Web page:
Candidate Who Said Michigan City Should Be Kept White Quits Council Race

A City Council candidate in Michigan who drew criticism and national attention last week for saying her community should be kept white “as much as possible” officially withdrew from the race on Monday.

The candidate, Jean Cramer, who was running for a seat on the Marysville City Council, hand-delivered a one-sentence letter to City Hall in the afternoon. It read: “I am writing this letter to withdraw as a City Council candidate for the Marysville City Council election on Nov. 5, 2019.”

At a candidates’ forum on Thursday, the moderator asked whether the community should be more aggressive in attracting foreign-born residents. Ms. Cramer replied that Marysville should be a “white community as much as possible” with “no foreign people,” drawing audible gasps from fellow candidates.

On Friday, Ms. Cramer expanded on her views to The Times Herald, a local newspaper. She said that interracial marriages were a “big problem,” citing the Bible, and insisted she was not racist. She told reporters that she had no plans to drop out of the race.

Marysville, which is about 55 miles northeast of Detroit, has a population of less than 10,000, and around 95 percent of it is white, according to census figures.

Mayor Dan Damman, who is not seeking re-election, said he appreciated Ms. Cramer’s withdrawing from the race.

“My hope is that she realizes that with her ideology she is not fit for office in Marysville or anywhere else,” he said.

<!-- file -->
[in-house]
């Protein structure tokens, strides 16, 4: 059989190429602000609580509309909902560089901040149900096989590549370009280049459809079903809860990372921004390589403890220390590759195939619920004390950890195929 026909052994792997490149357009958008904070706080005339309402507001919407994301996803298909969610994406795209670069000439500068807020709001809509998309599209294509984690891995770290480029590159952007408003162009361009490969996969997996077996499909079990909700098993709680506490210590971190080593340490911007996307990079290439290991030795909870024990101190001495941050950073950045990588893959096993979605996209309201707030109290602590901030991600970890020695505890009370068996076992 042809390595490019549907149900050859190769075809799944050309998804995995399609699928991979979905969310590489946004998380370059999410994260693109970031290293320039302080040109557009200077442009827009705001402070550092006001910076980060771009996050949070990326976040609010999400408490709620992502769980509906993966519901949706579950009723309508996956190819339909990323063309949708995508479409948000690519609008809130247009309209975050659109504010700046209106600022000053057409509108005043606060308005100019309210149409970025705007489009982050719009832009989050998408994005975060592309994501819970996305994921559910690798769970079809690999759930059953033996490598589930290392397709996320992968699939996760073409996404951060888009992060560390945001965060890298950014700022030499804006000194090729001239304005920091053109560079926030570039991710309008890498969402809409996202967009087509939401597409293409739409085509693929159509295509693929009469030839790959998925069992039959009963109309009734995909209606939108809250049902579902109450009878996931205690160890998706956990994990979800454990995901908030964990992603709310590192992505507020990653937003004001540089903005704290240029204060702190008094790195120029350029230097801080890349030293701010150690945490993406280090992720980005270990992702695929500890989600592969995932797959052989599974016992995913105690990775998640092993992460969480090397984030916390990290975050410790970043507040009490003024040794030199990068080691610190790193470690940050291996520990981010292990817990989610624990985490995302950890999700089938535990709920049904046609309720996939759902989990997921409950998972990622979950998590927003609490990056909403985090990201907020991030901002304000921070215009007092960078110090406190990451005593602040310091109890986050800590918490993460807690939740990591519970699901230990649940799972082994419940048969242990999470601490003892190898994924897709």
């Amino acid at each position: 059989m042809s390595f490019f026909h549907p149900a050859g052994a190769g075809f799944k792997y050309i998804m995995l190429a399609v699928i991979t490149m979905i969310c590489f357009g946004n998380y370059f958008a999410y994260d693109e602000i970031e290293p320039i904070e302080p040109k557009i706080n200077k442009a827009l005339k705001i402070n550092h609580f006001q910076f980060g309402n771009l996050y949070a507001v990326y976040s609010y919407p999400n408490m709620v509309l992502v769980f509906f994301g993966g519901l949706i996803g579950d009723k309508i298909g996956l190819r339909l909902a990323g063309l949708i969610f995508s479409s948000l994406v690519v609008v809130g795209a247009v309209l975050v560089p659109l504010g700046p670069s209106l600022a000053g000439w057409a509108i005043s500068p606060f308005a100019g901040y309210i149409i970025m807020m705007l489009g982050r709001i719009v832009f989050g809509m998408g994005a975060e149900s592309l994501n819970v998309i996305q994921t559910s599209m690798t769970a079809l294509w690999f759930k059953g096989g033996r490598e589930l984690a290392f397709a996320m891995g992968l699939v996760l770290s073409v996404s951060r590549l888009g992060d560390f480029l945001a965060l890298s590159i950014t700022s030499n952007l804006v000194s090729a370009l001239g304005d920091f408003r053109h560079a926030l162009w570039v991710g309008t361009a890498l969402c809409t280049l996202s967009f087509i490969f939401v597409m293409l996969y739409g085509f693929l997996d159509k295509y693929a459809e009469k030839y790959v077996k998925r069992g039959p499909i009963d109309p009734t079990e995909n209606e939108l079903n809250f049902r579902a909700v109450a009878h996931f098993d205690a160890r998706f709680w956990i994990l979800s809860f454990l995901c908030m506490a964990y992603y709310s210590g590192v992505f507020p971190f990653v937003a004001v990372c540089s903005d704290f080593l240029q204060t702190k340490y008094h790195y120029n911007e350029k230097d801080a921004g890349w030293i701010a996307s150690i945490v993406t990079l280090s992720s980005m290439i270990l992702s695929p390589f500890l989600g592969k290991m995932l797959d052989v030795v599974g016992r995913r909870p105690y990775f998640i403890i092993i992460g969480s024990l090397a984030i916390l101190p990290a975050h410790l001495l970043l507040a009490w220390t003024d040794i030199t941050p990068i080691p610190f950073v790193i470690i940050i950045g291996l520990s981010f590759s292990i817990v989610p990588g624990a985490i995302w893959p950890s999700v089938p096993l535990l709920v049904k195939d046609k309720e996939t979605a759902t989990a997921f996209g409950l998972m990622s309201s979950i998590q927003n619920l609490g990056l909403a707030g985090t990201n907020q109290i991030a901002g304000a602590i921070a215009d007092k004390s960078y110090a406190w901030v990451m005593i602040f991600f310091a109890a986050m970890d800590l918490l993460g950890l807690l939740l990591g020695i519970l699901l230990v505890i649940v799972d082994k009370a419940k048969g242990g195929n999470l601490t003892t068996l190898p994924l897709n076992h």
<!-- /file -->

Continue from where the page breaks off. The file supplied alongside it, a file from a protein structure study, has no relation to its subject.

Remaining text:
The mayor said Ms. Cramer’s name would still be on the ballot in the November election; she would have had to withdraw by April 26 to remove her name.

Mayor Damman said that if Ms. Cramer gets the most votes, she would most likely decline to serve and would not take the oath of office, because she has publicly withdrawn.

“I just cannot in any way see that happening — not in our city,” he said. “There has been so much backlash toward her from our residents just saying, ‘You do not represent who we are.’ People are patently offended.”

Mayor Damman said he had not spoken to Ms. Cramer in person, but he called for her withdrawal through media outlets and social media on Friday.

On Monday morning, Mayor Damman was told that Ms. Cramer had gone to City Hall to orally withdraw to the acting clerk of finance, the highest-ranking official in the office at the time.

The acting clerk immediately called the city manager, who said Ms. Cramer’s withdrawal needed to be in writing. Ms. Cramer was informed and summoned back to City Hall, and arrived within a few hours with a typed letter in hand.

“The deputy clerk just wasn’t aware of the protocol,” Mayor Damman said. “We’ve never been faced with something like this.”

Ms. Cramer did not respond to phone calls on Monday asking for comment.

There are now four candidates running for three open seats on the City Council.